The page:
By Vanessa Voltolina
While dogs may wag their tails furiously as a sign of greeting and excitement, cats have more nuanced—but no less expressive—body language. Unlike their canine counterparts, felines have more complicated gestures, and oftentimes pet parents find it difficult to decode their cats' feelings. In particular, many pet parents may speculate about the meanings of a cat’s tail wags.
“Cats have very expressive tails, so tail position and movement can tell us a number of things,” said Dr. Eloise Bright, a veterinarian based in North Ryde, Australia. Of course, tail movements are only one piece of the body-language puzzle. Other important physical signs to note include everything from posture and facial expressions to the position of the ears and tail.
These six tail movements, deconstructed, may assist in deciphering your cat’s body language and guide you in determining if your cat is ready to cuddle or if you should back off.
The Vertical Tail and Tail Quiver
An upright (or vertical) tail and tail quiver (or rattle tail) are often signs of a friendly greeting from your feline. An upright tail is usually a sign of a happy, confident cat, said Margaret Donohue, psychologist and former cat trainer in Santa Clarita, California. Dr. Bright agrees. “If your cat does the little tail quiver when he sees you, that means he is happy and content.”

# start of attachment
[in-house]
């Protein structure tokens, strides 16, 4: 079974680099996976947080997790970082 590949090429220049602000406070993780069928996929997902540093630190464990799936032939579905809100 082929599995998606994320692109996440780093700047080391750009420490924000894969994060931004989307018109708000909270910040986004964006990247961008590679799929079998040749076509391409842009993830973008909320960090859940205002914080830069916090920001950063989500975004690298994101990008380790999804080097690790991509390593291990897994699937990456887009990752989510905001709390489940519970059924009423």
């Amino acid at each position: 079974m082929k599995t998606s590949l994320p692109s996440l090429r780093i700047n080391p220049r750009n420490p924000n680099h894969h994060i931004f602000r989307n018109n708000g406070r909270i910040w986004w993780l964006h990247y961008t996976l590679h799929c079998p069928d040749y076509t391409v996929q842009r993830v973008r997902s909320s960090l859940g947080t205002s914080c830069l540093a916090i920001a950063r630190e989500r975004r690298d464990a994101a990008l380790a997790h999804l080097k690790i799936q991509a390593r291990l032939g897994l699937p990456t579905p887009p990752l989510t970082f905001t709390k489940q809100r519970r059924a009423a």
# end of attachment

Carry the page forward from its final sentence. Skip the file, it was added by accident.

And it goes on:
The Wrapped Tail
Ever have kitty wrap its tail around your hand, arm, or neck?
“Cats will often wrap their tails around the leg or arm of an owner to show affection, but head butting is more commonly used,” Donohue said. Whether it’s a friendly tail-wrap or clunk on the arm from their head, this is often an overt sign of a cat’s love.
The Tail Flick (Or, the Straight Out and Back Tail)
Not to be mistaken for a quiver, the low tail flick is a fairly obvious movement. A feline will hold its tail low, extended rigidly, and flick it back and forth, indicating its displeasure, according to Dr. Bright. The low flick can also be indicative of an upset cat that is ready to pounce, Donohue said, and is often used when a cat stalks airborne prey.
Different from the tail flick, the swish usually means your cat is about to pounce on your hand, normally a more playful manner and mood, according to Dr. Bright.
“If your cat is the type to ambush your ankles when in a feisty mood, throw a toy as a decoy when you see that tail swish,” she said.
The Fluffy, Arched Tail
If confronted by another animal or anything a cat considers to be a danger, it’s common to witness a fluffed-up tail. The fluffed tail, particularly if combined with an arched back, is used in response to a threat, Dr. Bright said, and is used to make the cat look bigger and scarier to its nemesis.
If you ever notice your cat gazing from the window intently, it’s possible it may be accompanied by a slight twitch in the end of the tail. This can signify interest or concentration on something, according to Dr. Bright.